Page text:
Academic journal article The International Sports Law Journal

Sports Image Rights in Bulgaria

Academic journal article The International Sports Law Journal

Sports Image Rights in Bulgaria

Article excerpt

1. Introduction

In Bulgaria the concept of "image rights" has not been developed as such. The reason is the fact that the English word "image" has been literally transplanted in the Bulgarian language but associated only with one of its aspects. Dan Harrington and Nick White, who contributed the chapter on the image rights in the United Kingdom (1) for the first edition of the Sports Image Rights in Europe, revealed the different meanings of the word "image", which "may be used to refer to a particular picture or photo, or, alternatively, to how an individual is perceived". They underlined the ambiguity of the word when used in terms of "how an individual is perceived", because this "may be a reference on the one hand to that individual's persona or character or to what others think of that person". On the other hand, according to the authors of the UK chapter, "it may be used more literally, to refer to the person's physical appearance". They ultimately agreed that the meaning of "image" as a person's physical appearance "is reasonably near to the meaning of "image" in the phrase "image rights".

In Bulgaria the word "image" is used only to refer to its aspect of how an individual is perceived. Consequently, the Bulgarian word "image" does not correspond in meaning to "the person's physical appearance", not even implies this aspect of the word as present in the original English word. That is why the use of "image" according to its Bulgarian context in the connotation "image rights" would turn out to be far from its actual meaning in English.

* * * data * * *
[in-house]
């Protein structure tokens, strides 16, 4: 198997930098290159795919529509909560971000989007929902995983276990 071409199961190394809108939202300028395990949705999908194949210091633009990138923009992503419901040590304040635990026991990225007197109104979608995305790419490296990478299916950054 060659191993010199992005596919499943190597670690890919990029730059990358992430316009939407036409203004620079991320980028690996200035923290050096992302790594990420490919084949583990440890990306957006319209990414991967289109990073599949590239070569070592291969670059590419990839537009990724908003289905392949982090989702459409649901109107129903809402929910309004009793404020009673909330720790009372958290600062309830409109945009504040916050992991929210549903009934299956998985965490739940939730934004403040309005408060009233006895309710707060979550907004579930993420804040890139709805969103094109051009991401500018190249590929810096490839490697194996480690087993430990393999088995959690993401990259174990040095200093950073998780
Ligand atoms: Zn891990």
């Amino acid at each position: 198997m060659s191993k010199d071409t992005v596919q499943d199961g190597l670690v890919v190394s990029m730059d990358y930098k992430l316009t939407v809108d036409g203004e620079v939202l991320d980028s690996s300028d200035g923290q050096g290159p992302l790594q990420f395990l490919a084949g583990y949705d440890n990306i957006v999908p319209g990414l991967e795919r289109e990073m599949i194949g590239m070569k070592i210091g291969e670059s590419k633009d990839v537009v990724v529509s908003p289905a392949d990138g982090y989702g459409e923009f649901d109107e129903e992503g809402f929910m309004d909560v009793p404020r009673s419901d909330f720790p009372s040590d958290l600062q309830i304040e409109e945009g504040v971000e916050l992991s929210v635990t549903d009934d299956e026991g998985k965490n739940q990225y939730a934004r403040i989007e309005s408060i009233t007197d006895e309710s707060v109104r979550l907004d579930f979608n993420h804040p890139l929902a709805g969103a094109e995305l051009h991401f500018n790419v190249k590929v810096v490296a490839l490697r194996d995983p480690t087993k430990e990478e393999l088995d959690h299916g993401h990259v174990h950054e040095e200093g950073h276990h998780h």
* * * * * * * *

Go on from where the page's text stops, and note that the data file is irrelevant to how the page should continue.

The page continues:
However, Bulgarian legal doctrine has identified and developed as concepts other rights, which, in their totality, covers all aspects of the image rights arising from the original meaning of the word "image" in English. Personality rights for the protection of privacy and protection of personal data, right of portrait, right of name, and right of trademark constitute such rights. The right of good name is the concept which to a maximum extent overlaps the concept of image rights as it is perceived in Bulgaria due to the likeness of the words "image" and "good name" in Bulgarian language.

This country chapter will review and analyse the above mentioned rights in the context of Bulgarian law as well as the legal means for their enforcement, enhancement and protection. It will further provide information and discuss matters related to the management of image rights (sponsorship)

2. Personality Rights

The general personality rights for the protection of privacy of citizens including sportsmen are set forth in the Constitution (2). Pursuant to article 32 of the Constitution of Republic of Bulgaria "the privacy of citizens shall be inviolable. Everyone shall be entitled to protection against any illegal interference in his private or family affairs and against encroachments on his honour, dignity and good name. No one shall be followed, photographed, filmed, recorded or subjected to any other similar activity without his knowledge or despite his express disapproval, except when such actions are permitted by law." The right of any citizen to refuse to be filmed and photographed in certain cases not falling within the permissible exceptions may serve as a ground for athletes to commercially exploit their general personality rights by agreeing to be photographed and filmed against a fee.

3. Right of Good Name

Right of good name is one of the personality rights explicitly mentioned in the Constitution. As already said before this right to a largest extent fits the concept of image rights in Bulgarian context as far as "image" and "good name" are very close in meaning in Bulgarian language. Besides its presence in article 32 of the Constitution this right is also listed among the limitations of the right of expression in article 39 thereof. "This right (the right of expression) may not be used for infringement of the rights and the good name of another person. …

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